Such small hands.

9 Mar

On a motorcoach of senior citizens, I was happy to look halfway down an aisle of aged and see the bright and alert eyes of a woman significantly younger and unusually interested. The seat strained to hold her enthusiasm. At first, I was not a bit concerned that she interrupted me at every turn with a question that had no bearing whatsoever on the scenery before us–how did Harlem get its name while we were passing the Ambassador Theatre–as though she had bottled up these queries many months ago when she booked the trip with her ancient mother, a Mrs. Wingfield I presume, presently passing away on her right. That got old seven blocks later at West 56th Street.

As we stopped throughout the city, moments I pre-plan to take a nerve break from the guests on the premise that they might get out and wander the city on their own for a bit, Laura latched on to me. Short and plump with pretty blue eyes, Laura is not the least bit aware of personal space. I found myself up against a tree in Central Park where she told me she was a nurse in a psychiatric ward. Already I suspected her departure from work each day involved a battery of questions from any security personnel who might not be familiar with her or her particular brand of borderline battiness.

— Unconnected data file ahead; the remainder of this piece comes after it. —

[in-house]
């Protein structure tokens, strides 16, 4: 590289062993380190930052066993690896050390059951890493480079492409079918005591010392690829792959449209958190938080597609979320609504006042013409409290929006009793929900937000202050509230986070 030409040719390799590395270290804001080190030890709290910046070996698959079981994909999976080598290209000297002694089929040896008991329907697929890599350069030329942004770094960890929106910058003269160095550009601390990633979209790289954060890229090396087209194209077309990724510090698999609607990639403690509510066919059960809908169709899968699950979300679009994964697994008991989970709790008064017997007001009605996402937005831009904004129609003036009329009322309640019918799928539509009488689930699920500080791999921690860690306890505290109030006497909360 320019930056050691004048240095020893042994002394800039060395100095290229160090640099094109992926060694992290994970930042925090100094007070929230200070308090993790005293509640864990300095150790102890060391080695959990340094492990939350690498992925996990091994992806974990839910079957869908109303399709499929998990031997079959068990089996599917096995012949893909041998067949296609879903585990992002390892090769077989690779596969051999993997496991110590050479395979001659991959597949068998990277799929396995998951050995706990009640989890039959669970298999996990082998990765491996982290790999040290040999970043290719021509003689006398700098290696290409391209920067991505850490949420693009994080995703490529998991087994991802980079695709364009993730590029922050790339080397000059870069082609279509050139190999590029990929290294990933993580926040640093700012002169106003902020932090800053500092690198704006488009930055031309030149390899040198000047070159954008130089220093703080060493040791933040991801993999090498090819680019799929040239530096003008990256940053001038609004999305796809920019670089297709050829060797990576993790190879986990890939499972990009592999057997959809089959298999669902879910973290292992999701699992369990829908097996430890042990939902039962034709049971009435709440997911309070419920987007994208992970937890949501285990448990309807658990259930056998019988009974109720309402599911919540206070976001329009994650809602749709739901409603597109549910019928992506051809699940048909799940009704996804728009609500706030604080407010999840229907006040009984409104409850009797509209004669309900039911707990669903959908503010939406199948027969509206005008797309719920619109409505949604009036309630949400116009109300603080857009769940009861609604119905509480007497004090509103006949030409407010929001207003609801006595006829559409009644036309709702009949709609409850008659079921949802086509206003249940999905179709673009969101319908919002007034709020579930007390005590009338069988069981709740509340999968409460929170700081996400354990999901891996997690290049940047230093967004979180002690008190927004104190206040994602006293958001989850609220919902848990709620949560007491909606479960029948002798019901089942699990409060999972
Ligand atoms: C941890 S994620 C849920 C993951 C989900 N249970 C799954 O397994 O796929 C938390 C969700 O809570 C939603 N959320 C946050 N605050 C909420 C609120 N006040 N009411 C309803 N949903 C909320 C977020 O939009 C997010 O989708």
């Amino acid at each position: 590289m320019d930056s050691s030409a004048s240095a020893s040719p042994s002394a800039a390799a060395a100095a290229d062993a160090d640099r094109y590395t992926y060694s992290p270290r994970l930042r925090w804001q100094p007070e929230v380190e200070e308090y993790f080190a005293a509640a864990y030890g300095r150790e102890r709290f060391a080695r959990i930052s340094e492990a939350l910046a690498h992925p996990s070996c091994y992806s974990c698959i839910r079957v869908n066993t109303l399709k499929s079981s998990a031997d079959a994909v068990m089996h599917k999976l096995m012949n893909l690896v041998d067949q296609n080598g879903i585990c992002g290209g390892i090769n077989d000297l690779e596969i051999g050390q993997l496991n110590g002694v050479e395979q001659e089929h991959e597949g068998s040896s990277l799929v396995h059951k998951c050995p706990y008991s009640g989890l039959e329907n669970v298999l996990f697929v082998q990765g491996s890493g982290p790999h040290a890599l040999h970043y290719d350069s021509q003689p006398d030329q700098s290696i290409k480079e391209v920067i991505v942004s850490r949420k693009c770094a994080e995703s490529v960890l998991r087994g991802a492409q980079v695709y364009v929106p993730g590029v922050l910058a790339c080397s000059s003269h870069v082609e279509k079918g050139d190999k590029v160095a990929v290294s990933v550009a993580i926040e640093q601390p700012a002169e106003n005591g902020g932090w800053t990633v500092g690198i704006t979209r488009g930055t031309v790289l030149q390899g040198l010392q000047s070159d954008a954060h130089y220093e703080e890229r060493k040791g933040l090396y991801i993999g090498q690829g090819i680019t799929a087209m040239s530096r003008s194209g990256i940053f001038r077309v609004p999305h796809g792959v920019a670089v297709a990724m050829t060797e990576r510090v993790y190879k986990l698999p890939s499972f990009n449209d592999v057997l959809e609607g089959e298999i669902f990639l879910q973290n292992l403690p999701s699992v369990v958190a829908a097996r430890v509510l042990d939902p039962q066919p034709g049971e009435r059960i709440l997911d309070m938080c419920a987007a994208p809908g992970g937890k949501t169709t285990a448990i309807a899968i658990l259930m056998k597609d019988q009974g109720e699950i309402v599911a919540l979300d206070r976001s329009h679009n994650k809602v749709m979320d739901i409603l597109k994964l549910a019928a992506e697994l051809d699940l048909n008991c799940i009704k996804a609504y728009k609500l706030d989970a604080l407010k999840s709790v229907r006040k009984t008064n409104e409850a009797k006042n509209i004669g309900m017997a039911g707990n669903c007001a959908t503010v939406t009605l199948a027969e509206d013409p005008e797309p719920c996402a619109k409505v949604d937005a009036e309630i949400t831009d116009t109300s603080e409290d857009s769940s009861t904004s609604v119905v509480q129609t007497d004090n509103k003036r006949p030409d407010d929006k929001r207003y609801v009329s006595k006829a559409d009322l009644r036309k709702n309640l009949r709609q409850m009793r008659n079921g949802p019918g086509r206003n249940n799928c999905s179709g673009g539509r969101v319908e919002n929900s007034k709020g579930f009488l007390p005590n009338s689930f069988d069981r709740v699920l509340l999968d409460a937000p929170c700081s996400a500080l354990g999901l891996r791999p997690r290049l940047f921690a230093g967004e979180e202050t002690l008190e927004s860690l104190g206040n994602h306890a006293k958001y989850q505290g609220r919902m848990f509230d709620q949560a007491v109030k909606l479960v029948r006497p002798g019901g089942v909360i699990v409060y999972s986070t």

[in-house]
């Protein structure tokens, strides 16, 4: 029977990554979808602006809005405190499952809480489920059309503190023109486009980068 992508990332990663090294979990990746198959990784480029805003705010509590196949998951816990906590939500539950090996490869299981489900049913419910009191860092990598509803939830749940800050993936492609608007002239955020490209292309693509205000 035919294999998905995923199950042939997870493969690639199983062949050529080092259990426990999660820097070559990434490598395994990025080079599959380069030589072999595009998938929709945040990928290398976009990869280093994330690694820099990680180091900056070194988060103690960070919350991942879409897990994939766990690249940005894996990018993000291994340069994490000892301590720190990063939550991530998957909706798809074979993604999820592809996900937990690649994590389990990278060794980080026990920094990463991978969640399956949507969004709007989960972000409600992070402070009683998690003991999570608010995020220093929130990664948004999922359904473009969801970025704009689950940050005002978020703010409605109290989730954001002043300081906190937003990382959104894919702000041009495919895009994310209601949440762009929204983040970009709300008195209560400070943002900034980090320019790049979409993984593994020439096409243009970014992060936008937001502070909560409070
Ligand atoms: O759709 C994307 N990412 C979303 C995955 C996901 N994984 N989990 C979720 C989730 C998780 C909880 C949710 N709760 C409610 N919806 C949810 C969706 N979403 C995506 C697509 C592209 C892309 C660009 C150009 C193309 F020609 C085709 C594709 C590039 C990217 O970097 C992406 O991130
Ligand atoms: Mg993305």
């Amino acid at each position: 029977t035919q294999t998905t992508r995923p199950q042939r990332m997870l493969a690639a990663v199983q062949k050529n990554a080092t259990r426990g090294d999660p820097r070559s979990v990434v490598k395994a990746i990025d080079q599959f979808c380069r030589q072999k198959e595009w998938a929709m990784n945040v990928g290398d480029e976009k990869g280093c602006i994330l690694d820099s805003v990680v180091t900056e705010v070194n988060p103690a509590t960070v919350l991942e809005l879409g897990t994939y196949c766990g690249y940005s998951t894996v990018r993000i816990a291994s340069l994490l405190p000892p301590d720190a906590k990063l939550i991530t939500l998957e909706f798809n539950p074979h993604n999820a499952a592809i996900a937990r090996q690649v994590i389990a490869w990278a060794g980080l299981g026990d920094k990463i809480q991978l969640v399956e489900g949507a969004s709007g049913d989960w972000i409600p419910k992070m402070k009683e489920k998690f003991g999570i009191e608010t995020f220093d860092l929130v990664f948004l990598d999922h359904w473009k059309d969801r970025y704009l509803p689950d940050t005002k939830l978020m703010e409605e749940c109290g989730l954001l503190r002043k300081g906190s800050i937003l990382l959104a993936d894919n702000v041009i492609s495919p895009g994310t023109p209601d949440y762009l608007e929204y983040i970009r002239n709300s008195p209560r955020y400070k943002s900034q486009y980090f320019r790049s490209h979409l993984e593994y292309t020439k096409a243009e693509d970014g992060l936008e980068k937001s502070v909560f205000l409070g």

She smelled of rose water and funk and piled her formidable tresses of mousy-brown hair atop her head in a messy nod to Victoriana. She had the complexion of a milkmaid, untouched by the sun, her brows, untouched by tweezers. She smiled as though her life depended on it. Despite my full six-inch advantage over her, she managed to manipulate me through a series of unwanted gropes and grunts down to her eye level. She had stories to tell. And apparently was used to telling them to people in restraints.

Aboard the Zephyr, a ratty old yacht re-outfitted for harbor cruises, she spotted the remnants of a dance floor and took me for a spin before I knew what was happening. There was something bossy about her that I no longer liked as she skillfully kicked my knees out from under me with the admonition: RELAX! It reminded me of an unpleasant colonoscopy. Here she snuggled up to my cankered ear and whispered that she took ballroom dance classes and had pictures to show me later. Remind her. Either the longitude of the rolling seas or the latitude of her intimacy left me nauseous. Her need was a tsunami capable of taking the craft and its cruisers out in seconds. And then suddenly like summer she was off without a word like some loopy prancing sea hag wielding a big-ass camera and ready to shoot the Statue of Liberty into submission. I stood stone still and chilled to the bone. Dance rape, I thought.